Starting around this time of year, many backyard farmers start making their plans for spring. This backyard farmer is starting her own flock of chickens! I ordered 9 Rhode Island Red pullets, 5 White Plymouth Rock pullets, and 1 Black Australorp cockerel for a total of 15 chicks.

We’ve have great history with egg production in Rhode Island Red hens so I knew for sure I wanted the majority of my flock to be that breed. But since I decided to order from a hatchery this year I browsed and found a couple other breeds I was interested in trying out. White Plymouth Rocks are medium to large bodied and are generally chosen for laying, but they also make good meat birds. I am fairly familiar with Barred Rock hens and I think the White Rocks are a relation, so I ordered a few just to see how they would compare to my much loved Reds.

Now what about the Black Australorp? I am not usually a fan of having a rooster around because I think that sometimes they stress the hens. However, I also had considered a couple factors in building this flock… A rooster should help in protecting the hens a bit. The last time there were chickens in this property some of them were picked off by coyotes. So hopefully at the very least the guy could be a sentry. The other factor being, that if I did in fact decide to brood my own chicks, this breed is also supposedly known for its egg laying abilities. Maybe I would even get better producing birds if I cross bred. If I do decide to try brooding a clutch or two I am sure there will be a post involving experiments with possible hybrid vigor and different phenotypic and genotypic outcomes. But, that won’t be for awhile.

While I have been explaining this exciting and somewhat nerdy news to my friends and family, I’ve been getting a lot of general questions about chickens and how their physiological processes work. So I thought I would answer some of these questions while I was on the subject!

Chickens are monogastric animals. This means they have one acidic stomach. They require higher quality feed sources as apposed to ruminant or cervid animals such as cattle or rabbits. Common ingredients in a bag of chicken feed will be corn for energy, soybeans for protein, and vitamin and minerals additives. Calcium is an especially important additive for laying hens as that is the main component of egg shells. Many times ingredients like dicalcium phosphate or limestone will be added to laying hen formula for this reason. Another interesting tidbit about the digestive system of a chicken is that they have no teeth. Instead they have a tough muscle in their throat called a gizzard. They swallow and store small pebbles in this muscle to aid in grinding the food they swallow into particulates.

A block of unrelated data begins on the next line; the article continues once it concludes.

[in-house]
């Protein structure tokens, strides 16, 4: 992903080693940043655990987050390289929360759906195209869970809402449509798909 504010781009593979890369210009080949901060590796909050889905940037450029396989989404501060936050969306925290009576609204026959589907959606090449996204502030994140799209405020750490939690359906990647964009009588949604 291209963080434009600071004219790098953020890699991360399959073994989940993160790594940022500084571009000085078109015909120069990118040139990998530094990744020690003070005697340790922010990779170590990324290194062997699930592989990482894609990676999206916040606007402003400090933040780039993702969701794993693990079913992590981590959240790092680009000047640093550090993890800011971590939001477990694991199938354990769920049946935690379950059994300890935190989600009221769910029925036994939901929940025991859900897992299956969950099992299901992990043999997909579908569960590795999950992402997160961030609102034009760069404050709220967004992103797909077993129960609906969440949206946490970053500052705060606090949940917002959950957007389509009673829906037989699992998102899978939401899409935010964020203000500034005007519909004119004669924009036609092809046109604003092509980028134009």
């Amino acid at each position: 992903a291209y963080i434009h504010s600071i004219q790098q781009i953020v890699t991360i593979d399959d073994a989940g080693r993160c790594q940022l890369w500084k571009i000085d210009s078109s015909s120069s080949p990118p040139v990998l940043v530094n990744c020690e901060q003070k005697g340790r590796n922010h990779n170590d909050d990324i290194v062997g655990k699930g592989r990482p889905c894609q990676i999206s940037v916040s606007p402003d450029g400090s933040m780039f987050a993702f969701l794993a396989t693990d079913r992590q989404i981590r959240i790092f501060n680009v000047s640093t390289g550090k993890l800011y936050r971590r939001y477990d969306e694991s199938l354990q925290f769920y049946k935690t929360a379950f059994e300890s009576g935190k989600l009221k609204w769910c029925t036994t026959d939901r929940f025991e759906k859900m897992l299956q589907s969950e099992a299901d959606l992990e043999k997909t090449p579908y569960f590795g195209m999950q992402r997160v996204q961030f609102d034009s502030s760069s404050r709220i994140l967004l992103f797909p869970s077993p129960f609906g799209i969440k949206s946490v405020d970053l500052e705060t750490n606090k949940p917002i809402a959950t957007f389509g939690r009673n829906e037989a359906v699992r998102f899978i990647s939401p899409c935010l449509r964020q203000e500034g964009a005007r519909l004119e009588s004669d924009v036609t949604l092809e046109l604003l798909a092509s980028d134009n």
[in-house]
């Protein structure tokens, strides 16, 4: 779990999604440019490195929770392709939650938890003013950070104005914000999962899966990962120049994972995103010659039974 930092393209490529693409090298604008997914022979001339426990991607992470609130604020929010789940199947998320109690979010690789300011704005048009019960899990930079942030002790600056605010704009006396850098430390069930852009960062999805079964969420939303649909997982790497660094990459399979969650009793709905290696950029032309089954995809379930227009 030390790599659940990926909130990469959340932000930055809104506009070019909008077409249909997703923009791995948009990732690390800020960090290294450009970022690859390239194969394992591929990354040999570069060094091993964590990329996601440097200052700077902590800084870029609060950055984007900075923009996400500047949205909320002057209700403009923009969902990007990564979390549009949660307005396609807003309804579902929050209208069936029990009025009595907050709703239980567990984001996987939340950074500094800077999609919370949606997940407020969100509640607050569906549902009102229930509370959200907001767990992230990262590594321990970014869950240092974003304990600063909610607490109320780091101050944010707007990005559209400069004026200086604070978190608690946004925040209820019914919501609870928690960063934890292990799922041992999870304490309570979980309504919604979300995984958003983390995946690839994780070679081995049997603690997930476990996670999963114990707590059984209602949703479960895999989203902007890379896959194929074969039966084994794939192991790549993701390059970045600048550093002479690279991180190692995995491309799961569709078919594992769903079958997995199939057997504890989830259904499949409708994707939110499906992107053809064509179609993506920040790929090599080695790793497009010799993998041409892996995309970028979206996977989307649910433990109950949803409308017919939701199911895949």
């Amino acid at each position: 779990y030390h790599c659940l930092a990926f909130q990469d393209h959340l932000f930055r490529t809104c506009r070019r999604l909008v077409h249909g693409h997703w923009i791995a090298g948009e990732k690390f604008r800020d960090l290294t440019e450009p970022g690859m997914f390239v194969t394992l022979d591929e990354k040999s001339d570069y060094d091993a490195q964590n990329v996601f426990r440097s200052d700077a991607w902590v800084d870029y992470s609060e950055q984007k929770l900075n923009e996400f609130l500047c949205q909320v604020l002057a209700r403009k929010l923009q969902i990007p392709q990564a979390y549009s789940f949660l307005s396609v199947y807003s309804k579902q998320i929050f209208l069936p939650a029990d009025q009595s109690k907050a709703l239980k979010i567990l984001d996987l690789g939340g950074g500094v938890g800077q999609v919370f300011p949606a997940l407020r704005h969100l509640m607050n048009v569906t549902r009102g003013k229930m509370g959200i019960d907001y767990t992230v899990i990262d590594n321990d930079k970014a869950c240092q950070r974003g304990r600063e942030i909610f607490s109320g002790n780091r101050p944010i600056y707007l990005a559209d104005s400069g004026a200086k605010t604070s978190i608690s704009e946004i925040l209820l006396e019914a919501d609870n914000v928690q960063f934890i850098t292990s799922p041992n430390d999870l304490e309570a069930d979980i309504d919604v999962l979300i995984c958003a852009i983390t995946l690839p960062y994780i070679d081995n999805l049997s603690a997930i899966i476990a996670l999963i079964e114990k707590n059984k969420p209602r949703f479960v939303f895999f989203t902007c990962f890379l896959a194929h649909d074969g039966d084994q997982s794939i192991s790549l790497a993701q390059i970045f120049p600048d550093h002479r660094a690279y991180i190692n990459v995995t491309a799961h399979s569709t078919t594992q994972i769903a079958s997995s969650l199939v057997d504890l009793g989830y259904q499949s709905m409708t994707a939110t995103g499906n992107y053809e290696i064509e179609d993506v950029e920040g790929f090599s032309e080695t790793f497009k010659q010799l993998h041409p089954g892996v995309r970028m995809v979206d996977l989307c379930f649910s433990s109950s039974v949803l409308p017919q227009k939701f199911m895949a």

A modern day, laying hen can lay upwards of 300 eggs in a year. They will lay an egg every day in what is called a sequence until they have a clutch. If the eggs are removed from the nest as they lay, they will continue to do so for an indeterminate amount of time. Sometimes they will have a pause day in laying in between sequences. This does not mean they are going to lessen or cease in egg production. It is merely a part of their natural ovulation cycle.

Egg laying is determinate on day/night or light/dark cycles and many things within a hens females reproductive process can be predicted and even controlled with this in mind. Many times as the days begin to grow shorter in the fall, molt is triggered. This is a period of feather loss and regrowth. It can also cause laying for some hens to stop as their body preserves nutrients to grow new feathers. Some molts last 3-4 weeks and others can last a couple months. Breed selection and nutrition are big contributing factors to how long a molt lasts.

Some other questions I’ve been asked…

  • What determines egg shell color?
    • From my knowledge, egg shell color is determined by the breed of chicken.
  • What determines egg size?
    • Egg size is in large part due to the age of the hen. The older a hen gets the large her eggs tend to get.
  • What determines egg yolk color?
    • Egg yolk color depends on what the chicken eats. Usually backyard farm and free range hens will have a dark yellow yolk due to having access to a variety of forage and insects. Some farms add things Marigold to feed rations in order achieve a golden colored yolk. There is not a nutritional difference in eating a light colored egg yolk verses a dark colored egg yolk.
  • Do you need a rooster for the hens to lay eggs?
    • No. Hens will ovulate and lay eggs in the same way they would with or without a rooster.
  • Do you need a rooster to have chicks?
    • Yes. You need a rooster to have chicks in the same way a woman needs the presence of a man in order to have a baby.

So, what other questions do you readers have about chickens? I would love to hear what you have to say about your own flocks!

Until next time…

The Ag Wife

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